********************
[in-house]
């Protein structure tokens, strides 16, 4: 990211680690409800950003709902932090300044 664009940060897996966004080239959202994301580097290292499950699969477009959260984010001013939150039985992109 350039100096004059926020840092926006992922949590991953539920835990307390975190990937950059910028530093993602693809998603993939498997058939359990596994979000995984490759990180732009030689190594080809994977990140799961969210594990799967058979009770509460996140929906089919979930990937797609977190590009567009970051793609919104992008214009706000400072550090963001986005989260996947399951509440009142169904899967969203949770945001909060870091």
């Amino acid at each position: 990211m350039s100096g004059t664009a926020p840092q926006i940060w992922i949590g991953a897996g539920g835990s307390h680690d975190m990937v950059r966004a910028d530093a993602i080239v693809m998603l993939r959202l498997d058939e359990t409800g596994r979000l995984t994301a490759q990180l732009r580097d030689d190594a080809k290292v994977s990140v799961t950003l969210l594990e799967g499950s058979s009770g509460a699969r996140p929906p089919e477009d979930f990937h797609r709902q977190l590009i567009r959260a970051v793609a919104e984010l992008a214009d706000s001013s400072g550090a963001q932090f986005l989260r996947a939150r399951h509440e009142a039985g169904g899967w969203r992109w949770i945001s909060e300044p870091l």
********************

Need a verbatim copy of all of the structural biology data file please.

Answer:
[in-house]
């Protein structure tokens, strides 16, 4: 990211680690409800950003709902932090300044 664009940060897996966004080239959202994301580097290292499950699969477009959260984010001013939150039985992109 350039100096004059926020840092926006992922949590991953539920835990307390975190990937950059910028530093993602693809998603993939498997058939359990596994979000995984490759990180732009030689190594080809994977990140799961969210594990799967058979009770509460996140929906089919979930990937797609977190590009567009970051793609919104992008214009706000400072550090963001986005989260996947399951509440009142169904899967969203949770945001909060870091």
């Amino acid at each position: 990211m350039s100096g004059t664009a926020p840092q926006i940060w992922i949590g991953a897996g539920g835990s307390h680690d975190m990937v950059r966004a910028d530093a993602i080239v693809m998603l993939r959202l498997d058939e359990t409800g596994r979000l995984t994301a490759q990180l732009r580097d030689d190594a080809k290292v994977s990140v799961t950003l969210l594990e799967g499950s058979s009770g509460a699969r996140p929906p089919e477009d979930f990937h797609r709902q977190l590009i567009r959260a970051v793609a919104e984010l992008a214009d706000s001013s400072g550090a963001q932090f986005l989260r996947a939150r399951h509440e009142a039985g169904g899967w969203r992109w949770i945001s909060e300044p870091l």